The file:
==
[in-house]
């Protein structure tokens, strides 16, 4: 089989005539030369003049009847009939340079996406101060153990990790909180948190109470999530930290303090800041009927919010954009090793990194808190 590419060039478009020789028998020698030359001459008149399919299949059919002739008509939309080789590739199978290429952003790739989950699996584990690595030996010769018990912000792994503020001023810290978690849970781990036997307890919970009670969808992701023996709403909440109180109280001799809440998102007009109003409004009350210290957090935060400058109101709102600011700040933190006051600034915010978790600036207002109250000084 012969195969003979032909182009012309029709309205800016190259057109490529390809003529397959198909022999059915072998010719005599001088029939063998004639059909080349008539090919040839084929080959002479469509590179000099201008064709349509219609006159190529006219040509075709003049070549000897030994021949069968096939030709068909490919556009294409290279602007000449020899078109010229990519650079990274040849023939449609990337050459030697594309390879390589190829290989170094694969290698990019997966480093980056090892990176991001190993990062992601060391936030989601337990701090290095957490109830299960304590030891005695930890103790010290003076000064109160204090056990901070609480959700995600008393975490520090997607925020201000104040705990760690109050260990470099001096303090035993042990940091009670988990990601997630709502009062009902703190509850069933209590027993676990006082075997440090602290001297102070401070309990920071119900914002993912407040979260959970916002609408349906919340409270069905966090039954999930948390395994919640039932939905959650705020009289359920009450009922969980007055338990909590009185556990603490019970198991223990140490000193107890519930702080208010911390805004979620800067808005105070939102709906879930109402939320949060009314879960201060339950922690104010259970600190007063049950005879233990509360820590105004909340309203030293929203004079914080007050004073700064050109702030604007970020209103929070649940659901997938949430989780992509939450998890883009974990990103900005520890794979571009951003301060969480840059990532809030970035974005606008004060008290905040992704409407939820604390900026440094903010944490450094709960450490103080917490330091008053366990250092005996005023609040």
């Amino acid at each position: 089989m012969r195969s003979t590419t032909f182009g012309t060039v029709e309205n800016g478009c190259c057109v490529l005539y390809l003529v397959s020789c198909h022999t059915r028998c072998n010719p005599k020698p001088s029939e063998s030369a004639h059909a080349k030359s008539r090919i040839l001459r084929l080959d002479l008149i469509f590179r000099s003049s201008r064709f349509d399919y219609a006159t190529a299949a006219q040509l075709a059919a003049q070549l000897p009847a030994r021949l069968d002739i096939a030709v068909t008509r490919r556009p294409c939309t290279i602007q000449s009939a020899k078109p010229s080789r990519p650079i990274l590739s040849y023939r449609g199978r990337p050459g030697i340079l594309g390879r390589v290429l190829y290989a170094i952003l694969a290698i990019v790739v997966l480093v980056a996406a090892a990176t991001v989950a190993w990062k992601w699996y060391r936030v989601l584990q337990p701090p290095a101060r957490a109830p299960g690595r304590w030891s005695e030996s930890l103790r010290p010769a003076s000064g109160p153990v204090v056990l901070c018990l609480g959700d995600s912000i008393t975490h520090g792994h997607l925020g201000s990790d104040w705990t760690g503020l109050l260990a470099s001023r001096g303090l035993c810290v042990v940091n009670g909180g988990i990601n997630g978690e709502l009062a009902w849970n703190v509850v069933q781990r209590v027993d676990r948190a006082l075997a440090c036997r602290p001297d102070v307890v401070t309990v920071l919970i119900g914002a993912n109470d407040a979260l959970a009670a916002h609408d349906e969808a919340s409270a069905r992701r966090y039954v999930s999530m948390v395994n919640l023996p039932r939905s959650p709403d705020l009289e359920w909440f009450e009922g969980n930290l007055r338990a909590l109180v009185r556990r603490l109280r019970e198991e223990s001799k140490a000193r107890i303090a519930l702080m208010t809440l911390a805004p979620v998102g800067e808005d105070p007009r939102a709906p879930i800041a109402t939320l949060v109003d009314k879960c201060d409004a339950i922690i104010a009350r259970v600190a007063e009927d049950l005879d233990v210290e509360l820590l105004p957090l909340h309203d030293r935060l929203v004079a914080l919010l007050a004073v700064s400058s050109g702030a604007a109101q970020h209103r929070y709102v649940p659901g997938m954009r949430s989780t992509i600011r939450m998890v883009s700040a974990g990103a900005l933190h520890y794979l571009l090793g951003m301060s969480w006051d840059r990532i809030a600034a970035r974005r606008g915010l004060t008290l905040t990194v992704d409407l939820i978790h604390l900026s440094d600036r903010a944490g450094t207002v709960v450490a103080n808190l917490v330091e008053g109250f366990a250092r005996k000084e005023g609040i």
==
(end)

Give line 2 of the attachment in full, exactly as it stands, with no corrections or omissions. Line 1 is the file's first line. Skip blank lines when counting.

């Protein structure tokens, strides 16, 4: 089989005539030369003049009847009939340079996406101060153990990790909180948190109470999530930290303090800041009927919010954009090793990194808190 590419060039478009020789028998020698030359001459008149399919299949059919002739008509939309080789590739199978290429952003790739989950699996584990690595030996010769018990912000792994503020001023810290978690849970781990036997307890919970009670969808992701023996709403909440109180109280001799809440998102007009109003409004009350210290957090935060400058109101709102600011700040933190006051600034915010978790600036207002109250000084 012969195969003979032909182009012309029709309205800016190259057109490529390809003529397959198909022999059915072998010719005599001088029939063998004639059909080349008539090919040839084929080959002479469509590179000099201008064709349509219609006159190529006219040509075709003049070549000897030994021949069968096939030709068909490919556009294409290279602007000449020899078109010229990519650079990274040849023939449609990337050459030697594309390879390589190829290989170094694969290698990019997966480093980056090892990176991001190993990062992601060391936030989601337990701090290095957490109830299960304590030891005695930890103790010290003076000064109160204090056990901070609480959700995600008393975490520090997607925020201000104040705990760690109050260990470099001096303090035993042990940091009670988990990601997630709502009062009902703190509850069933209590027993676990006082075997440090602290001297102070401070309990920071119900914002993912407040979260959970916002609408349906919340409270069905966090039954999930948390395994919640039932939905959650705020009289359920009450009922969980007055338990909590009185556990603490019970198991223990140490000193107890519930702080208010911390805004979620800067808005105070939102709906879930109402939320949060009314879960201060339950922690104010259970600190007063049950005879233990509360820590105004909340309203030293929203004079914080007050004073700064050109702030604007970020209103929070649940659901997938949430989780992509939450998890883009974990990103900005520890794979571009951003301060969480840059990532809030970035974005606008004060008290905040992704409407939820604390900026440094903010944490450094709960450490103080917490330091008053366990250092005996005023609040």